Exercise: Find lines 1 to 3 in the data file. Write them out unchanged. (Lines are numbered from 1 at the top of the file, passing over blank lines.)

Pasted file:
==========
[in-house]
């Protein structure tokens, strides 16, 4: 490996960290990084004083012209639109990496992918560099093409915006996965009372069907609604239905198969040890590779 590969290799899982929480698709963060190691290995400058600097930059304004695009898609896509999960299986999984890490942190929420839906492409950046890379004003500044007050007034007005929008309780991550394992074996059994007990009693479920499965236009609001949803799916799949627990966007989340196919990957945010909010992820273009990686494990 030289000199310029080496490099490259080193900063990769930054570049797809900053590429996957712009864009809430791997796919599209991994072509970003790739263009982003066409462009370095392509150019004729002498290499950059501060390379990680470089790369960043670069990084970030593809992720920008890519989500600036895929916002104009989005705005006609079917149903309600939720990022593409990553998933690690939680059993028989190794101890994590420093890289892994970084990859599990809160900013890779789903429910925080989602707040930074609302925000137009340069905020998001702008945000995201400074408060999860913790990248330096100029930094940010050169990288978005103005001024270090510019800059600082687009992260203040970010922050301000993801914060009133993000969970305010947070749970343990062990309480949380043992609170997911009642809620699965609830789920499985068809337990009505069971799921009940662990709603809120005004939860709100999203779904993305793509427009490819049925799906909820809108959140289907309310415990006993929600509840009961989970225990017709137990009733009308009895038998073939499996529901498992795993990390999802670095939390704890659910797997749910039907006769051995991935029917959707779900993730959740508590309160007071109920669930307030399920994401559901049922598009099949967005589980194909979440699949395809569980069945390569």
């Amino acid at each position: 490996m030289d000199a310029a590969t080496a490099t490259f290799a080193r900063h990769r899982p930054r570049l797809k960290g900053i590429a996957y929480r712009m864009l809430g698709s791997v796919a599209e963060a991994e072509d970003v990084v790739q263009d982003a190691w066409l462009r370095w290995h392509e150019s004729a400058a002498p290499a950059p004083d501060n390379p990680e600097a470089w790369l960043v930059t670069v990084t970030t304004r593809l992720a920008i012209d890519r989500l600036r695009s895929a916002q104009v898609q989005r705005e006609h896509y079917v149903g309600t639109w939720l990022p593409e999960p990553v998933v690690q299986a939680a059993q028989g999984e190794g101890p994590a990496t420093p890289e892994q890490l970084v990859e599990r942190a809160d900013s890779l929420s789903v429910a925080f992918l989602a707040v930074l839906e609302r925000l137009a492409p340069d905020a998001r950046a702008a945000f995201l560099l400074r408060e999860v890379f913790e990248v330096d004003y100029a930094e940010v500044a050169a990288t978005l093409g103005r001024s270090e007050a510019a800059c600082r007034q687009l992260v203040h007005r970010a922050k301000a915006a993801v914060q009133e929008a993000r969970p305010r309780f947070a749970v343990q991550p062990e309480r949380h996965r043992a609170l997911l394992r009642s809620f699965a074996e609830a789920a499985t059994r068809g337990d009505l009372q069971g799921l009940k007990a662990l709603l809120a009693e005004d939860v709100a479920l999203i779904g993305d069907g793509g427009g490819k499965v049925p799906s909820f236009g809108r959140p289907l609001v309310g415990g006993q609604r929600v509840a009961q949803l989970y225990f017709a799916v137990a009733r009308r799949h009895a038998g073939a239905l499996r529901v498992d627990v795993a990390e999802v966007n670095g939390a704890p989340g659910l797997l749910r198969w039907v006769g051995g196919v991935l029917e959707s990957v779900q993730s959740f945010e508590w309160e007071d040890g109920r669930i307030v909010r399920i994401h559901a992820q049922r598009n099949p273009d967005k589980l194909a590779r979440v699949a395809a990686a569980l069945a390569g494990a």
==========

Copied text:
[in-house]
């Protein structure tokens, strides 16, 4: 490996960290990084004083012209639109990496992918560099093409915006996965009372069907609604239905198969040890590779 590969290799899982929480698709963060190691290995400058600097930059304004695009898609896509999960299986999984890490942190929420839906492409950046890379004003500044007050007034007005929008309780991550394992074996059994007990009693479920499965236009609001949803799916799949627990966007989340196919990957945010909010992820273009990686494990 030289000199310029080496490099490259080193900063990769930054570049797809900053590429996957712009864009809430791997796919599209991994072509970003790739263009982003066409462009370095392509150019004729002498290499950059501060390379990680470089790369960043670069990084970030593809992720920008890519989500600036895929916002104009989005705005006609079917149903309600939720990022593409990553998933690690939680059993028989190794101890994590420093890289892994970084990859599990809160900013890779789903429910925080989602707040930074609302925000137009340069905020998001702008945000995201400074408060999860913790990248330096100029930094940010050169990288978005103005001024270090510019800059600082687009992260203040970010922050301000993801914060009133993000969970305010947070749970343990062990309480949380043992609170997911009642809620699965609830789920499985068809337990009505069971799921009940662990709603809120005004939860709100999203779904993305793509427009490819049925799906909820809108959140289907309310415990006993929600509840009961989970225990017709137990009733009308009895038998073939499996529901498992795993990390999802670095939390704890659910797997749910039907006769051995991935029917959707779900993730959740508590309160007071109920669930307030399920994401559901049922598009099949967005589980194909979440699949395809569980069945390569």
């Amino acid at each position: 490996m030289d000199a310029a590969t080496a490099t490259f290799a080193r900063h990769r899982p930054r570049l797809k960290g900053i590429a996957y929480r712009m864009l809430g698709s791997v796919a599209e963060a991994e072509d970003v990084v790739q263009d982003a190691w066409l462009r370095w290995h392509e150019s004729a400058a002498p290499a950059p004083d501060n390379p990680e600097a470089w790369l960043v930059t670069v990084t970030t304004r593809l992720a920008i012209d890519r989500l600036r695009s895929a916002q104009v898609q989005r705005e006609h896509y079917v149903g309600t639109w939720l990022p593409e999960p990553v998933v690690q299986a939680a059993q028989g999984e190794g101890p994590a990496t420093p890289e892994q890490l970084v990859e599990r942190a809160d900013s890779l929420s789903v429910a925080f992918l989602a707040v930074l839906e609302r925000l137009a492409p340069d905020a998001r950046a702008a945000f995201l560099l400074r408060e999860v890379f913790e990248v330096d004003y100029a930094e940010v500044a050169a990288t978005l093409g103005r001024s270090e007050a510019a800059c600082r007034q687009l992260v203040h007005r970010a922050k301000a915006a993801v914060q009133e929008a993000r969970p305010r309780f947070a749970v343990q991550p062990e309480r949380h996965r043992a609170l997911l394992r009642s809620f699965a074996e609830a789920a499985t059994r068809g337990d009505l009372q069971g799921l009940k007990a662990l709603l809120a009693e005004d939860v709100a479920l999203i779904g993305d069907g793509g427009g490819k499965v049925p799906s909820f236009g809108r959140p289907l609001v309310g415990g006993q609604r929600v509840a009961q949803l989970y225990f017709a799916v137990a009733r009308r799949h009895a038998g073939a239905l499996r529901v498992d627990v795993a990390e999802v966007n670095g939390a704890p989340g659910l797997l749910r198969w039907v006769g051995g196919v991935l029917e959707s990957v779900q993730s959740f945010e508590w309160e007071d040890g109920r669930i307030v909010r399920i994401h559901a992820q049922r598009n099949p273009d967005k589980l194909a590779r979440v699949a395809a990686a569980l069945a390569g494990a």